A wonderful book to share with elementary aged children is The Case for Loving: The Fight for Interracial Marriage. It is a wonderful introduction to the couple whose case made interracial marriage legal throughout the US. It is a lovely treatment of a difficult subject, underscoring at every turn the power of love and its ability to change hearts. A great way to teach children that love does conquer all, with some help from courage and determination.

Jan 252017
 
 January 25, 2017  Book Reviews, Education 4 Responses »

Art appreciation is an essential for any child’s education, but often taking kids to art museums can prove to be a challenge! Here are some great ideas for visiting art museums with kids, including information on wonderful art museums all around the world.

Art Appreciation for Kids: Museums Alldonemonkey.com

This post is a proud part of the upcoming Multicultural Children’s Book Day. For more details, read my interview with its founders and watch for the big event on January 27!

Disclosure: I received a complimentary copy of Adventures in Asian Art for review purposes; however, all opinions are my own. This post contains affiliate links. If you click through and make a purchase, I receive a small commission.

Art Appreciation for Kids: Museums

We are lucky enough to live near the renowned Asian Art Museum in San Francisco, so I was excited to receive the wonderful children’s book Adventures in Asian Art: An Afternoon at the Museum from Tuttle Publishing.

This beautiful volume is a fun way to introduce children to Asian art and to get them excited about visiting an art museum! The Asian Art Museum contains more than 18,000 artifacts, including many historical pieces from all over Asia. Adventures in Asian Art: An Afternoon at the Museum showcases 53 of these, giving kids a taste of the variety of regions, time periods, and types of art that can be found at the museum. (Find even more in the museum’s online collection).

I love the adorable characters featured in the book – three young children at the museum for an afternoon adventure: “Around the world and back again / Let’s go and look and see!”

The text includes gentle rhymes about exploring the museum, in addition to separate boxes (with different font) that give more information and ask the children questions to get them thinking about the exhibits and how they might relate to their own lives. For example, one page spread features a print from Japan that shows children catching fireflies: “The two young people trying to capture fireflies in their nets are wearing the latest summertime fashions of their day. What would you wear to catch fireflies?”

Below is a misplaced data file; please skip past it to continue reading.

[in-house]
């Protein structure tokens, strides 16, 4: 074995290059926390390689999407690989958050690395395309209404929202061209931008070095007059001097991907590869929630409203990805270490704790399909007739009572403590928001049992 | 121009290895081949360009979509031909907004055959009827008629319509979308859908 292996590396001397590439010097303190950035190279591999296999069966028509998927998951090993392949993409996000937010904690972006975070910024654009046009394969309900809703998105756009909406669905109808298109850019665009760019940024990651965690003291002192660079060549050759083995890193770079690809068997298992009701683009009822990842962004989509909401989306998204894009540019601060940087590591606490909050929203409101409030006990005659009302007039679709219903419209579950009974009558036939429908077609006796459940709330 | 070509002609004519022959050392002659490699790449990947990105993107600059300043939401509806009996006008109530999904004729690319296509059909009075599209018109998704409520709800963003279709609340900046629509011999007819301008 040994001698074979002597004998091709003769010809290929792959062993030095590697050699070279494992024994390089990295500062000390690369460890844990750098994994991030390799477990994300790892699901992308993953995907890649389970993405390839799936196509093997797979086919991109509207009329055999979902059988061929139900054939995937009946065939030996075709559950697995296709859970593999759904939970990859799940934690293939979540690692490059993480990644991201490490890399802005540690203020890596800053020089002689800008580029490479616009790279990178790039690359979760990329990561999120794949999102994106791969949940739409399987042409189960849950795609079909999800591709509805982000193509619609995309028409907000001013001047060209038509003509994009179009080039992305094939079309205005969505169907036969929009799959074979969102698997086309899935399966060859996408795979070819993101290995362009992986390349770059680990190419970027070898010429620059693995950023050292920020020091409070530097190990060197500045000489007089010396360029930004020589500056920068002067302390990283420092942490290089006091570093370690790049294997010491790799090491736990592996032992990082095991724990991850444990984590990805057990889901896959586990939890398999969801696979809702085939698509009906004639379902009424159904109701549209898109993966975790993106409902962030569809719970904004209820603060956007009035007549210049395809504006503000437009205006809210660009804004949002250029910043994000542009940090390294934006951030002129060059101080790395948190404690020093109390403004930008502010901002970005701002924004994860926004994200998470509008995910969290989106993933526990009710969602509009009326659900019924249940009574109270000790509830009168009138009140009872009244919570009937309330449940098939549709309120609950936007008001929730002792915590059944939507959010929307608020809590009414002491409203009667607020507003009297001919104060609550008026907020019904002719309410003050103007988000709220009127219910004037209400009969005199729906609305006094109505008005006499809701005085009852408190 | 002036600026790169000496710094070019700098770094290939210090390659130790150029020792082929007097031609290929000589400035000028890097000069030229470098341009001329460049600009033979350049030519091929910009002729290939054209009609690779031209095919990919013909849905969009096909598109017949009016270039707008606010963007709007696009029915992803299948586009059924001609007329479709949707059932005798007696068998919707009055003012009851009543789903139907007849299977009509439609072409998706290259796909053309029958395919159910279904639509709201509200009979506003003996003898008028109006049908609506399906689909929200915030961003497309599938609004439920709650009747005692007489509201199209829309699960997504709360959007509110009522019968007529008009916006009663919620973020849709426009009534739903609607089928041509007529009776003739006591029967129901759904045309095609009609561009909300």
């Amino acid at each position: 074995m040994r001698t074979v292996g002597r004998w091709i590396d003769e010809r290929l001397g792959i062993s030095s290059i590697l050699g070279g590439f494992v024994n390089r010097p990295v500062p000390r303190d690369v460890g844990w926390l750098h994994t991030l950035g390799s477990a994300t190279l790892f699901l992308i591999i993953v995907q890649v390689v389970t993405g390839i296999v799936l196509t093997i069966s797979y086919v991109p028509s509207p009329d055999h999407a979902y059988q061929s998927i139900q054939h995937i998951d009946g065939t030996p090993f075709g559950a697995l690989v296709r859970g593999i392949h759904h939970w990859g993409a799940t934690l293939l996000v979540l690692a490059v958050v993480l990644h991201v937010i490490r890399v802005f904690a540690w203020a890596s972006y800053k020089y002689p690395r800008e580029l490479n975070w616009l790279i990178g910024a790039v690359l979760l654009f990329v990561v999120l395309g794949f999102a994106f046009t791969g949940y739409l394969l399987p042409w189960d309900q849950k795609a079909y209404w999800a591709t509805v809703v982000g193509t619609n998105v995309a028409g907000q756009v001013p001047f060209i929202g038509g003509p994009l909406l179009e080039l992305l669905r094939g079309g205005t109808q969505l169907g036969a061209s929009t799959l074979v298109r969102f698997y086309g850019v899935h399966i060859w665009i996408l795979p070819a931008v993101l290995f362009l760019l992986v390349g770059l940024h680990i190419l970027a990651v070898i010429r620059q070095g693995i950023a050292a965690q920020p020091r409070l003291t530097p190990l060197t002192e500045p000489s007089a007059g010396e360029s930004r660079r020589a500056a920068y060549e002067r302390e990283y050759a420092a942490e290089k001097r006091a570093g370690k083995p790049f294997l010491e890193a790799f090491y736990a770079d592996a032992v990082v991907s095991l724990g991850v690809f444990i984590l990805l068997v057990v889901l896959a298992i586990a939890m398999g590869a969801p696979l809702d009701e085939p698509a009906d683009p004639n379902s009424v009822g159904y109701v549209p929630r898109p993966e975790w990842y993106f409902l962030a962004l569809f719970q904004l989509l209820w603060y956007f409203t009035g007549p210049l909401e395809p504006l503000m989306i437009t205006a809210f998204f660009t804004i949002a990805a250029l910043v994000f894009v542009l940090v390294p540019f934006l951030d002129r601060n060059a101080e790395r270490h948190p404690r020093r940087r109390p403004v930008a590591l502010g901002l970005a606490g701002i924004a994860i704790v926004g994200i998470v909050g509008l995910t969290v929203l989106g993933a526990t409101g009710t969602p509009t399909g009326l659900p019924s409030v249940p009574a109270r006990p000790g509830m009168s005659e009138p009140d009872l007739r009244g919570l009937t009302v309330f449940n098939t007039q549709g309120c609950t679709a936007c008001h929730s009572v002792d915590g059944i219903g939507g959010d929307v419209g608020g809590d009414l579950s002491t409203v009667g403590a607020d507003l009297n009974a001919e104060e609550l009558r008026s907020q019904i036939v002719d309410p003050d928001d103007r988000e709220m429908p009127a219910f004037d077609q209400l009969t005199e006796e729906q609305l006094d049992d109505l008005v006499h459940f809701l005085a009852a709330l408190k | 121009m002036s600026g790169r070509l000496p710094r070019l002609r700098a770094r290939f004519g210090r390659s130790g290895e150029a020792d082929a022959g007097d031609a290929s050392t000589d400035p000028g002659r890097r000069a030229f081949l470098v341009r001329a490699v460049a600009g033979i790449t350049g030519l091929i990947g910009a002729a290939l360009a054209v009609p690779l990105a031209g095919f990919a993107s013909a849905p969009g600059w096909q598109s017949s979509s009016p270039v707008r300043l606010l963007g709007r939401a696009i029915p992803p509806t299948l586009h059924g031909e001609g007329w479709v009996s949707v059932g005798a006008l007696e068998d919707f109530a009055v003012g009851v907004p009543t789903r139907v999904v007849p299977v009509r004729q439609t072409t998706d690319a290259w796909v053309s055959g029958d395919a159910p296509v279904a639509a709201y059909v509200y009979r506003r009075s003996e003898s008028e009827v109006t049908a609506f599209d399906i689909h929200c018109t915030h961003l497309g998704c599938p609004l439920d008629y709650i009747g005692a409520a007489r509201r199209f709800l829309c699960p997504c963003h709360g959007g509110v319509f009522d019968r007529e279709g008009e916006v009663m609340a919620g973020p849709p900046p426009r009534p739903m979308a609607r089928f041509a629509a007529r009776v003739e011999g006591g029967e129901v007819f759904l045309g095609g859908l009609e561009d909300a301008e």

I highly recommend this lovely work for parents and teachers as a way to teach art appreciation by getting kids excited about art and visiting a museum. If you are using this in the classroom or homeschool, you can find more detailed information about the included pieces in the opening and ending pages.

Below are activities to do with kids while visiting an art museum, plus reccomended art museums to visit around the world!

Art Museum Activities

From Discovering the World Through My Son’s Eyes: Museum Scavenger Hunt Printable in Spanish
From Mosswood Connections: Art Museum Activities for Kids
From Fantastic Fun and Learning: Books about Artists, Art, and Museums
From 3 Dinosaurs: Museum Shape Search with Free Printable
From 3 Dinosaurs: Things to Do When Visiting an Art Museum
From Wise Owl Factory: Art Museum Question to Ask Children
From Buggy and Buddy: Using a Journal at the Art Museum
From Edventures with Kids: Kids and Musems – 5 Tips for Your Next Visit
From Mother Natured: 10 Wildlife Art Gallery Activities
From Trilingual Mama: Museums and Bilingual Kids
From Bright Ideas Press: Visting Art Galleries and Unit Studies

Art Museums to Visit

From the piri-piri lexicon: Le Louvre
From MarocMama: The Vatican
From Raising a Trilingual Child: The Russian Museum, St. Petersburg
From Bambini Travel: Mississippi Museum of Art
From Discovering the World Through My Son’s Eyes: I.P. Stanback Museum, Orangeburg, South Carolina
From Open Wide the World: Chicago’s 5 Best Museums You’ve Never Heard of
From Bambini Travel: Milwaukee Art Museum
From Little Hiccups: The Broad Art Museum, Los Angeles
From Little Hiccups: San Francisco Museum of Modern Art